It was only when I ran out of excuses that I started making those decisions. Some of them were as hard as they appeared, but most of them were actually relatively easy. As a restaurateur you are responsible for running a sustainable business – you owe it to your employees, your guests, your investors, your family, and yourself to make the decisions that will keep your restaurant in business. Even if it takes a lot of thought, careful planning, and a bit of outside-the-box thinking. It turns out that when you keep your mind on the goal of developing a sustainable business, it becomes much easier to get to that goal.
It also turns out that I’m not alone.
Most restaurateurs spend long, long hours in the middle of their restaurants and feel personal connections to every element of the business. Just like I made excuses for Vintage rather than admit that I had misjudged the forecasts or lay people off that had worked hard for me, most restaurateurs I know are too emotionally attached to their restaurants and their team members to make the decisions required to make their businesses sustainable. I can’t tell you the number of times I’ve had long, difficult conversations about business changes that needed to be made at one of our client restaurants that have started with the client believing that ‘all we need is $x,xxx more revenue each day/week/month/year’ and everything will be fine. They’re usually right about the number – we’ve generally honed in on it through careful analysis and review of the operational performance. With just $x,xxx more revenue each day/week/month/year, that restaurant will be just fine.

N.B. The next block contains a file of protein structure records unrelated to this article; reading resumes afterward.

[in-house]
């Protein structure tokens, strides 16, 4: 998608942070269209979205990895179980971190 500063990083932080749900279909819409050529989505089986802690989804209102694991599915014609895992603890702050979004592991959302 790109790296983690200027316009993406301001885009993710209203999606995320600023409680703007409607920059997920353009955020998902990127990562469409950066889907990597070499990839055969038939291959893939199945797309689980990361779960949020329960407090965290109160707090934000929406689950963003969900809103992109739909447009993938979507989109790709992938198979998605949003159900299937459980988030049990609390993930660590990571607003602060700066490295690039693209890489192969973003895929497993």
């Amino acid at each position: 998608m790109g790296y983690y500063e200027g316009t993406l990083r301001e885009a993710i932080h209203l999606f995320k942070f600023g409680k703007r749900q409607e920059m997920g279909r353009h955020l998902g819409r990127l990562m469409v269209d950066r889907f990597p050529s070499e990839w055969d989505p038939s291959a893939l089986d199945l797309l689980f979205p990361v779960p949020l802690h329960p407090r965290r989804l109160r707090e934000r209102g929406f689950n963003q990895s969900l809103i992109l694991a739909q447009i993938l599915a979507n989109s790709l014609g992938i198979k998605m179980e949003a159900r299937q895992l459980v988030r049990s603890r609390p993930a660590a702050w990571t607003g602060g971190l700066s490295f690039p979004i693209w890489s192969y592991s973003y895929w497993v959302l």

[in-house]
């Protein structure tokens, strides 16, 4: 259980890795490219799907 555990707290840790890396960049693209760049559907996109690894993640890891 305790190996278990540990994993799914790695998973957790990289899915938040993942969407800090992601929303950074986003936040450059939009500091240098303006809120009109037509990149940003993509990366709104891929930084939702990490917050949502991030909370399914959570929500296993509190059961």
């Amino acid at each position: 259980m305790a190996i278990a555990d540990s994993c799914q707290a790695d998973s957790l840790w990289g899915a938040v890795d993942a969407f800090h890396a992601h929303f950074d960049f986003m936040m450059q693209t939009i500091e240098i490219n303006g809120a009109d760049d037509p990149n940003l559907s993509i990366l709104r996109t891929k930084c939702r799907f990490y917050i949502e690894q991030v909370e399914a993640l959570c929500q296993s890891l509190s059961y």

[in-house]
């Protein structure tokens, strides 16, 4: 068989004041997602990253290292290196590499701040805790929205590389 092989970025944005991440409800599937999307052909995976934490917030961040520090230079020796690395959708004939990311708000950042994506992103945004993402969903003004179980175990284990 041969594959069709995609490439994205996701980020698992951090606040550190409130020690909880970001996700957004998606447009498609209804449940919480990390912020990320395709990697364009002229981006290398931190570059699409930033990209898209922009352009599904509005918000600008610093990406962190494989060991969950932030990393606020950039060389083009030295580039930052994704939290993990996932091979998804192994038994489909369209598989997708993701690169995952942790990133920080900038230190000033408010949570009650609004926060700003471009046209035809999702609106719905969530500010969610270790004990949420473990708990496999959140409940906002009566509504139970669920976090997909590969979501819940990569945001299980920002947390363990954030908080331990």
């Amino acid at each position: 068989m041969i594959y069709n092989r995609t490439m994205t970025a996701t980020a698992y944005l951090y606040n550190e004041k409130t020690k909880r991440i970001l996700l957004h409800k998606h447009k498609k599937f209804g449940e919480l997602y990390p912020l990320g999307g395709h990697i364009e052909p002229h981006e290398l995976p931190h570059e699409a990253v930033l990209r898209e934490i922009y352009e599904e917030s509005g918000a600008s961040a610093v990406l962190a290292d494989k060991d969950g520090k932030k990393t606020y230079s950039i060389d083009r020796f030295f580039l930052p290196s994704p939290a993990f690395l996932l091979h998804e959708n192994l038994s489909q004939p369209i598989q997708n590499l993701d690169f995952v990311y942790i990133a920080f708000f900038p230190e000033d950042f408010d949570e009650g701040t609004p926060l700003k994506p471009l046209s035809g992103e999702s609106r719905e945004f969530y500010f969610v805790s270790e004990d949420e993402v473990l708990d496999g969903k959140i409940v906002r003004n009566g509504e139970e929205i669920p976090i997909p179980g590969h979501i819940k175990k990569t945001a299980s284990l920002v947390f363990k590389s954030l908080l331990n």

Hope is not a strategy.
In reality, the best restaurateurs don’t rely on ‘more revenue’ to solve their restaurants’ challenges. Instead, they establish a culture of feedback, intelligent analysis, and responsive change to meet their challenges.
These restaurateurs realize that there many things a restaurateur can do to drive sales. Special events like wine dinners, private events sales, catering, consistent execution to build a vibrant repeat a la carte business – all of these things help. They all take time and a consistent concerted effort to execute in a meaningful way, however, and none is a panacea for the ills of a restaurant that doesn’t have the proper financial design.
Successful restaurateurs realize that this makes it imperative to work with great restaurant financial advisors to make the adjustments needed to set a restaurant up for financial success. Your financial team should be capable of analyzing your financial information with you and distilling it into meaningful feedback. Maybe you’ve planned to open a dive bar, but the PMix is telling you that your guests are looking for a higher end cocktail experience. Maybe you think you’ve hired the best bartender in the city, but your cocktails are all costed incorrectly so you’re going to throw away $50,000 a year unless you rework your drink recipes. Maybe you thought you would do $4M per year, but you’re on track for $2.5M – can you afford 3 kitchen management positions and 3 FOH management positions, or do you need to rework things?
As a restaurateur you are responsible for running a sustainable business, which means you have to analyze your financial information and make decisions based on this feedback. Make sure you aren’t doing this alone. You use a doctor to keep your body healthy. Use a restaurant financial advisor, like the team at Culinary Accountants, to keep your business healthy. Your restaurant financial advisory team should be there with you every step of the way, focusing an objective, expert eye on your restaurant’s financial performance to help you achieve sustainability.